Taking to the Streets curated by Barbara FischerWhere Once Stood a Bandstand for Cruising & Shelter, 2017
Hazel Meyer - Toronto, Canada
Project carried out by: Deserée LaFayette, Ms. Nookie Galore, Sara Torrie, Mairi Greig, Julie Fiala, Basil AlZeri
Sculpture & Performance
Prose, dialogue, quotes, and lists get word out for protests. Attached to a massive bronze equestrian statue, the banners counter with a warm, pulsing, desiring, horizontal political body.
Have you noticed the new scaffold towering above Queen's Park Crescent? Set up in the middle of an otherwise-empty traffic island, the scaffold’s purpose is unclear, until the banners begin to fall.
Four-stories up, atop the scaffold, performers unfurl these banners in the tradition of activist “banner drops” that infiltrate conspicuous public spaces to make demands. Each banner adds lines to a swelling prose poem on the storied histories of Queen’s Park: its protests, cruising grounds, and contentious monuments to colonization. As the next banner unfurls, the one before it falls to the ground, joining soft, crumpled piles that swell along with the poem’s arc. Lists and quotes, single words and wordplay, and stories of bodies finding each other in time and space, are pitched from the platform in alternation. The drop is a repetitive, ongoing action that sets a rhythm for these words. Representing a conversation rather than a demand, the pulse of the horizontal text evokes the multiple, desiring political bodies working inside or on the periphery of Queen’s Park.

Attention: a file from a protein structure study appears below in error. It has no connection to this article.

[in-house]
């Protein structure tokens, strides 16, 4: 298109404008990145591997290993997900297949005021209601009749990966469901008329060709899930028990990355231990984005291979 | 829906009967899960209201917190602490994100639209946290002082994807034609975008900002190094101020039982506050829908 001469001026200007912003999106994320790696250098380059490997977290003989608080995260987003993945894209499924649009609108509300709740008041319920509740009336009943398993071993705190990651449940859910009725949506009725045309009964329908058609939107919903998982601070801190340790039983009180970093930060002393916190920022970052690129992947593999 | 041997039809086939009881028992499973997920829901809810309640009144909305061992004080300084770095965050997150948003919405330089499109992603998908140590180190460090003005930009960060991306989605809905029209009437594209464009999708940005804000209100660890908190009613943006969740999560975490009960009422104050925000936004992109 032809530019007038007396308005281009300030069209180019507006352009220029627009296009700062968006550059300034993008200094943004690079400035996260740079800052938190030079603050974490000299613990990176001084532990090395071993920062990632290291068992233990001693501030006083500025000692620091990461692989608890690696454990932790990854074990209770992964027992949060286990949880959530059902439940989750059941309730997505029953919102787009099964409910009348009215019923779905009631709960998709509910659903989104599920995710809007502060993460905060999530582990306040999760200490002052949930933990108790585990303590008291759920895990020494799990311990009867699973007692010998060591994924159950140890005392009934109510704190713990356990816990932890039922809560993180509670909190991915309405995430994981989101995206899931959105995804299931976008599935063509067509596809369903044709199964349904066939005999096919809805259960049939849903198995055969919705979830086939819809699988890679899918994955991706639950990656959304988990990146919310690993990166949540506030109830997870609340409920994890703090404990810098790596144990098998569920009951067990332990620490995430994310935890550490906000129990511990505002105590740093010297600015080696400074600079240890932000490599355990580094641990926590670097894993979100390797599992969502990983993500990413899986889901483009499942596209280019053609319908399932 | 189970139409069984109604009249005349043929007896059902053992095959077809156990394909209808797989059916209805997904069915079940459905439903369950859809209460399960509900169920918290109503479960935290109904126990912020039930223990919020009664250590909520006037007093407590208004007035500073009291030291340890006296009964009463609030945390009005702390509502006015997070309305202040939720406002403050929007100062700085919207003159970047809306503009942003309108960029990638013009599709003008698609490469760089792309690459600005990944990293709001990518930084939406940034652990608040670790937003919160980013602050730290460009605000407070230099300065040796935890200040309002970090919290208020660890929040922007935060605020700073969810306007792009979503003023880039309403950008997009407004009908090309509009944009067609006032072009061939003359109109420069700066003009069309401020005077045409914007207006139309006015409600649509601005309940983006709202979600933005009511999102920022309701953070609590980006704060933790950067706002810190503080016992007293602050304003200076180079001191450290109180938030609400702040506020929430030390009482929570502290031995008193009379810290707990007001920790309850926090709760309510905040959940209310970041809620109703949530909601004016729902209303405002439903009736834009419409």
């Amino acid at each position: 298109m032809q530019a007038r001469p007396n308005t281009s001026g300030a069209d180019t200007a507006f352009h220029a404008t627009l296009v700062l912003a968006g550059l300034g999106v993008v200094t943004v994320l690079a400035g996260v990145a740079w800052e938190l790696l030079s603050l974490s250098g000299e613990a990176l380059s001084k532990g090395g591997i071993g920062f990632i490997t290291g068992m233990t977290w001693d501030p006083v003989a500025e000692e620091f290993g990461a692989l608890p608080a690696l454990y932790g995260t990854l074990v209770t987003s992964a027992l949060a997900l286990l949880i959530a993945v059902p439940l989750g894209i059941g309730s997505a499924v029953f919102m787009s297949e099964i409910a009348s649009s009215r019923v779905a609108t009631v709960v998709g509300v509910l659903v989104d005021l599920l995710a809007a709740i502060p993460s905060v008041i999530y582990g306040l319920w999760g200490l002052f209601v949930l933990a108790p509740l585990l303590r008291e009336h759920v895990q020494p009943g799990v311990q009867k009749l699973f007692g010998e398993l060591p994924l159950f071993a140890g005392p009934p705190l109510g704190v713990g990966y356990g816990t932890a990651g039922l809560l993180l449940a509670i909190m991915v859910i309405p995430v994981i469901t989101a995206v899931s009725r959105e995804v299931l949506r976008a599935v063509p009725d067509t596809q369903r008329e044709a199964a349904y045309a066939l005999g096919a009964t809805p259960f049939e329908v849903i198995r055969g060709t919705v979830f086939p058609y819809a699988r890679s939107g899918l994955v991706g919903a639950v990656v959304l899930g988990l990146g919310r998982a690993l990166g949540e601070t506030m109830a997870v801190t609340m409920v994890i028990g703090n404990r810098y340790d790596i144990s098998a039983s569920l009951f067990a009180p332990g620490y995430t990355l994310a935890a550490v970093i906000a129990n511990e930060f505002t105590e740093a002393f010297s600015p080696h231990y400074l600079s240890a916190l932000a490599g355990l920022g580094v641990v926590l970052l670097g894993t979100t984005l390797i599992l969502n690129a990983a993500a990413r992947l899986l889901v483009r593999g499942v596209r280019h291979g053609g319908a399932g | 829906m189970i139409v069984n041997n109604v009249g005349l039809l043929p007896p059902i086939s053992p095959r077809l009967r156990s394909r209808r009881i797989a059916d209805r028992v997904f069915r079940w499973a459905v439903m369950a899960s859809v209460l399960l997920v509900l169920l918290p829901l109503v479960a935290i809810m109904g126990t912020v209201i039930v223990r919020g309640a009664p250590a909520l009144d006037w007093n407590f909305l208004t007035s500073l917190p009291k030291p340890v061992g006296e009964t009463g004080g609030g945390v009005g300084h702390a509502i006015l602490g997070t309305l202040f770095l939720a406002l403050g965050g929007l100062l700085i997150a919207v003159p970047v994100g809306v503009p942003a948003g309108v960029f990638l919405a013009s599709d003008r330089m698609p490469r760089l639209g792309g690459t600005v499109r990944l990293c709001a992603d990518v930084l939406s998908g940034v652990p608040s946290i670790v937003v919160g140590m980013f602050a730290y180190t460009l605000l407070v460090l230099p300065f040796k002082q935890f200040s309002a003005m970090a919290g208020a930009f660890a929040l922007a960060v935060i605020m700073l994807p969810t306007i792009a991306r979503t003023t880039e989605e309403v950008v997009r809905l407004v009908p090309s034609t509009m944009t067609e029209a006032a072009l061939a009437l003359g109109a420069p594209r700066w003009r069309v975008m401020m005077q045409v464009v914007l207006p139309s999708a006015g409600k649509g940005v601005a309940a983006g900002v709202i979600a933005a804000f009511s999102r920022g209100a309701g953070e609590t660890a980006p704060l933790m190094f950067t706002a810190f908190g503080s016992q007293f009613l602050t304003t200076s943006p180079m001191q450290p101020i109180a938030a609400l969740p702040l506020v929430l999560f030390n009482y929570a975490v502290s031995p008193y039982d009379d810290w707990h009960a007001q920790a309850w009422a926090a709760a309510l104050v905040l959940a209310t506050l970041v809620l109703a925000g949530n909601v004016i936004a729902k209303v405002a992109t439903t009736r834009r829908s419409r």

Suitable for all ages
Queen's Park Cres & Queen's Park North (Accessible from the Queen's Park Crescent road closure in Queens Park (north of the Legislative Building))
This project is outdoors.